We are very fortunate where I work to have Splunk. It’s an incredibly powerful indexing tool that can “eat all your IT data” and report on it in many different ways. We mostly use it to do simple searches for troubleshooting, but we’re always building more expertise as time permits.
Splunk is set up to index syslog messages very nicely by default. It takes each syslog message and intelligently recognizes the date/time stamp, then “extracts” all the fields and names them things like “host”, “eventtype”, “event_desc”, “error_code”, “log_level”, and so on. This post focuses on the “host” field, which is the IP address of the end device (router, switch, firewall, etc).
In our environment, we send all our syslogs to a Linux server running a free open-source tool called syslog-ng. With it, we do two things: (1) save a copy of each syslog message on the local server in a flat text file named for the source IP address where it came from, and (2) forward a copy to our Splunk indexing server using TCP port 9998.
For a while I’ve noticed that our Splunk lists all syslog messages with a “host” field that is the IP of the syslog-ng server. I was able to do some research this morning and “fixed” this so now all the syslog-ng forwarded messages have their host field set to the source IP address of their original sending device (router/switch/firewall).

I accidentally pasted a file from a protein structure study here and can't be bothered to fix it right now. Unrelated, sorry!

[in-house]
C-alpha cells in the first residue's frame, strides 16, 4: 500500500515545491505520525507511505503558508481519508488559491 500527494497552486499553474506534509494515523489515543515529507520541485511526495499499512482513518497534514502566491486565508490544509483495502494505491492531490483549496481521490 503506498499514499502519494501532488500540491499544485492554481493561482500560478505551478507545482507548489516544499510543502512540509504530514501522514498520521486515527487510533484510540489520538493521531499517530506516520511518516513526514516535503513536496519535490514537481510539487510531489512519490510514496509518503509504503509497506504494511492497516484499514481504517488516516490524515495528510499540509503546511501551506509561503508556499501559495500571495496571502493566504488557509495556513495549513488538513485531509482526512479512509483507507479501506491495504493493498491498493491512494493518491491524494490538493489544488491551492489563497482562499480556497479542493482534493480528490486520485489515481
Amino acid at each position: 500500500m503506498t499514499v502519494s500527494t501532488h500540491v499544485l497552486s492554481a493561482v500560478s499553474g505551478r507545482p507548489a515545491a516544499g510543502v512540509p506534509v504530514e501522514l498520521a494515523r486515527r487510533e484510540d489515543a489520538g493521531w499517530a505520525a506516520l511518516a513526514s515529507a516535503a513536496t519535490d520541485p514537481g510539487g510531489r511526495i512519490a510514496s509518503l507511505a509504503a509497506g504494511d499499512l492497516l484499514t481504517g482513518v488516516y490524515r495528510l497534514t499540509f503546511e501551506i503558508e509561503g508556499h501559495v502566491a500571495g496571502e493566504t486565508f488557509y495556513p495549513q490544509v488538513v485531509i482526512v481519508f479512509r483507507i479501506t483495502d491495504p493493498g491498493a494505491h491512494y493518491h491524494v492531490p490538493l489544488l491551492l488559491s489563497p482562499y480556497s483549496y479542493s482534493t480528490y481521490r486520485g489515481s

Here’s how I did it:
1. Created props.conf file in /san/splunk/etc/system/local with the following contents
TRANSFORMS = syslog-header-stripper-ts-host syslog-host
2. Then restarted splunk with this command:
service splunk restart
Information sources I used:
A better solution is to put a lightweight forwarder on your syslog host and have Splunk set host based on the segment on the syslog-ng path in which you are monitoring before forwarding. A Splunk forwarder can support queuing and load balancing, so it's superior to a TCP input.
In this way, you can get the actual host name (In your case you'd have to change how syslog-ng is writing the file). If you have everything in DNS, it works great.
And there's no transform required. I for one would be perturbed if a bunch of my Splunk hosts were IP addresses.
Hope this helps.